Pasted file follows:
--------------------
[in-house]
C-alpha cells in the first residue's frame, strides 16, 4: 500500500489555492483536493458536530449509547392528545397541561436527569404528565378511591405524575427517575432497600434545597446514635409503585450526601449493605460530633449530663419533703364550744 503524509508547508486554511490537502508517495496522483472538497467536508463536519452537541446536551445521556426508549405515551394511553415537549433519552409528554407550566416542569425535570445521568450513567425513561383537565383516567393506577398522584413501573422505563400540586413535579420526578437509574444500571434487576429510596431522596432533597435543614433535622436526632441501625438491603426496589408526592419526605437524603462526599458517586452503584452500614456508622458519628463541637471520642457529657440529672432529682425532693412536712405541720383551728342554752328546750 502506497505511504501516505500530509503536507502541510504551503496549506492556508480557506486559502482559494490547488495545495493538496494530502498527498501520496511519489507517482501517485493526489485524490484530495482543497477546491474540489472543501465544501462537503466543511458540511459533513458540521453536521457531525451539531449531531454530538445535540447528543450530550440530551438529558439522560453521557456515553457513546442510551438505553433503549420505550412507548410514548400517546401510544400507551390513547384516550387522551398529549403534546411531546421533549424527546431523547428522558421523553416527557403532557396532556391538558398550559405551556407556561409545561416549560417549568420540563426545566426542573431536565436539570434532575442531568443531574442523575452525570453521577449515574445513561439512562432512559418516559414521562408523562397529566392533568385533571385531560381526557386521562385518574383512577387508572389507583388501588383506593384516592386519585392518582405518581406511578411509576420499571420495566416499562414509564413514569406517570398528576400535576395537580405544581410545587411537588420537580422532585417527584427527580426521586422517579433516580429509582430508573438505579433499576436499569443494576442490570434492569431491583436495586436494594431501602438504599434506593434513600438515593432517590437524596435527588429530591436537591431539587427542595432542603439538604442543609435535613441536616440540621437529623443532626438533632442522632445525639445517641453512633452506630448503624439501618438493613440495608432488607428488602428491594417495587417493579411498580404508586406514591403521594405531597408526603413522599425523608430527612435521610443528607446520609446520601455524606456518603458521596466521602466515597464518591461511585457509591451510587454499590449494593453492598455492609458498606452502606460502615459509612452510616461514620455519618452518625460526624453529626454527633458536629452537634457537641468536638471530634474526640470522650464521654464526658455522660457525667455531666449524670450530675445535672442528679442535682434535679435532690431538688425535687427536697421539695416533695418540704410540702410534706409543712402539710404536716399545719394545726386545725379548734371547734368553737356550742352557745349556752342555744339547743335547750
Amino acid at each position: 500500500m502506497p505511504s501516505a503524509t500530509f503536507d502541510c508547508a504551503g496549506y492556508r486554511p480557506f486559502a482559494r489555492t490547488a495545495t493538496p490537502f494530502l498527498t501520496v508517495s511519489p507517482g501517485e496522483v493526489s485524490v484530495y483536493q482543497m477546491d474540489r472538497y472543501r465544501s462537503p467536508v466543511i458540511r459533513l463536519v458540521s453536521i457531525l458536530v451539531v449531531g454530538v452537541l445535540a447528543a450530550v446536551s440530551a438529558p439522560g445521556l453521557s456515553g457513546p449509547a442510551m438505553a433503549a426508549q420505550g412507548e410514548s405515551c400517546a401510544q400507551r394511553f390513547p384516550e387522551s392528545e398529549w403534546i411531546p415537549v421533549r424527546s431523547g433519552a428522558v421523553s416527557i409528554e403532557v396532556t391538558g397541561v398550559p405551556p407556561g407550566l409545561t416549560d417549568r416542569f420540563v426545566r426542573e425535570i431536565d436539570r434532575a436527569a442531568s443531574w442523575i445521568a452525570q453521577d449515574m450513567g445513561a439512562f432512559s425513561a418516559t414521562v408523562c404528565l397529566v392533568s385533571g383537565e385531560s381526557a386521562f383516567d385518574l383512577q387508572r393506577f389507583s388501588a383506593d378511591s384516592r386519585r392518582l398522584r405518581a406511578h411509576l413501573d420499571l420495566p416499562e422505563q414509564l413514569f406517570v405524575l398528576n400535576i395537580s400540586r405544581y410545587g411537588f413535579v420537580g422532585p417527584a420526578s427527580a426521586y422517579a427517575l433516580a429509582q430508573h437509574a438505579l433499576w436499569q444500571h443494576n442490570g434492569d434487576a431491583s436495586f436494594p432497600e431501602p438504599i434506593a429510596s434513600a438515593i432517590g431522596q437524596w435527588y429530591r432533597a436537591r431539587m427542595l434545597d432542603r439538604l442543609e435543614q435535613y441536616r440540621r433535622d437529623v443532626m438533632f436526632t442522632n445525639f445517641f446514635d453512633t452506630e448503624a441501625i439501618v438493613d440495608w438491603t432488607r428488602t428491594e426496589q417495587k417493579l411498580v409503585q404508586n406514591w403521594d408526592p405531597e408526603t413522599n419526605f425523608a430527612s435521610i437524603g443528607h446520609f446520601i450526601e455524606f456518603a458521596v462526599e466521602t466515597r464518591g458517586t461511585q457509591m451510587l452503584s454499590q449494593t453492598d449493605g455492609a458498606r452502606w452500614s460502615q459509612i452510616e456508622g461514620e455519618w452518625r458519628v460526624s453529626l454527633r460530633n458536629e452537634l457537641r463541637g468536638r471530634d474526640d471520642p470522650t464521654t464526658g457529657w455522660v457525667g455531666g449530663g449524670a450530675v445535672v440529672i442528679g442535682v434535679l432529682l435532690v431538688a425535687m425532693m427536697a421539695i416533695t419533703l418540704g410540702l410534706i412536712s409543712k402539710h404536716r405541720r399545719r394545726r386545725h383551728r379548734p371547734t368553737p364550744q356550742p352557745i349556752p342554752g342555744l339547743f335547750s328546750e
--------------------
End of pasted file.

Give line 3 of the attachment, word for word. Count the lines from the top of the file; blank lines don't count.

Amino acid at each position: 500500500m502506497p505511504s501516505a503524509t500530509f503536507d502541510c508547508a504551503g496549506y492556508r486554511p480557506f486559502a482559494r489555492t490547488a495545495t493538496p490537502f494530502l498527498t501520496v508517495s511519489p507517482g501517485e496522483v493526489s485524490v484530495y483536493q482543497m477546491d474540489r472538497y472543501r465544501s462537503p467536508v466543511i458540511r459533513l463536519v458540521s453536521i457531525l458536530v451539531v449531531g454530538v452537541l445535540a447528543a450530550v446536551s440530551a438529558p439522560g445521556l453521557s456515553g457513546p449509547a442510551m438505553a433503549a426508549q420505550g412507548e410514548s405515551c400517546a401510544q400507551r394511553f390513547p384516550e387522551s392528545e398529549w403534546i411531546p415537549v421533549r424527546s431523547g433519552a428522558v421523553s416527557i409528554e403532557v396532556t391538558g397541561v398550559p405551556p407556561g407550566l409545561t416549560d417549568r416542569f420540563v426545566r426542573e425535570i431536565d436539570r434532575a436527569a442531568s443531574w442523575i445521568a452525570q453521577d449515574m450513567g445513561a439512562f432512559s425513561a418516559t414521562v408523562c404528565l397529566v392533568s385533571g383537565e385531560s381526557a386521562f383516567d385518574l383512577q387508572r393506577f389507583s388501588a383506593d378511591s384516592r386519585r392518582l398522584r405518581a406511578h411509576l413501573d420499571l420495566p416499562e422505563q414509564l413514569f406517570v405524575l398528576n400535576i395537580s400540586r405544581y410545587g411537588f413535579v420537580g422532585p417527584a420526578s427527580a426521586y422517579a427517575l433516580a429509582q430508573h437509574a438505579l433499576w436499569q444500571h443494576n442490570g434492569d434487576a431491583s436495586f436494594p432497600e431501602p438504599i434506593a429510596s434513600a438515593i432517590g431522596q437524596w435527588y429530591r432533597a436537591r431539587m427542595l434545597d432542603r439538604l442543609e435543614q435535613y441536616r440540621r433535622d437529623v443532626m438533632f436526632t442522632n445525639f445517641f446514635d453512633t452506630e448503624a441501625i439501618v438493613d440495608w438491603t432488607r428488602t428491594e426496589q417495587k417493579l411498580v409503585q404508586n406514591w403521594d408526592p405531597e408526603t413522599n419526605f425523608a430527612s435521610i437524603g443528607h446520609f446520601i450526601e455524606f456518603a458521596v462526599e466521602t466515597r464518591g458517586t461511585q457509591m451510587l452503584s454499590q449494593t453492598d449493605g455492609a458498606r452502606w452500614s460502615q459509612i452510616e456508622g461514620e455519618w452518625r458519628v460526624s453529626l454527633r460530633n458536629e452537634l457537641r463541637g468536638r471530634d474526640d471520642p470522650t464521654t464526658g457529657w455522660v457525667g455531666g449530663g449524670a450530675v445535672v440529672i442528679g442535682v434535679l432529682l435532690v431538688a425535687m425532693m427536697a421539695i416533695t419533703l418540704g410540702l410534706i412536712s409543712k402539710h404536716r405541720r399545719r394545726r386545725h383551728r379548734p371547734t368553737p364550744q356550742p352557745i349556752p342554752g342555744l339547743f335547750s328546750e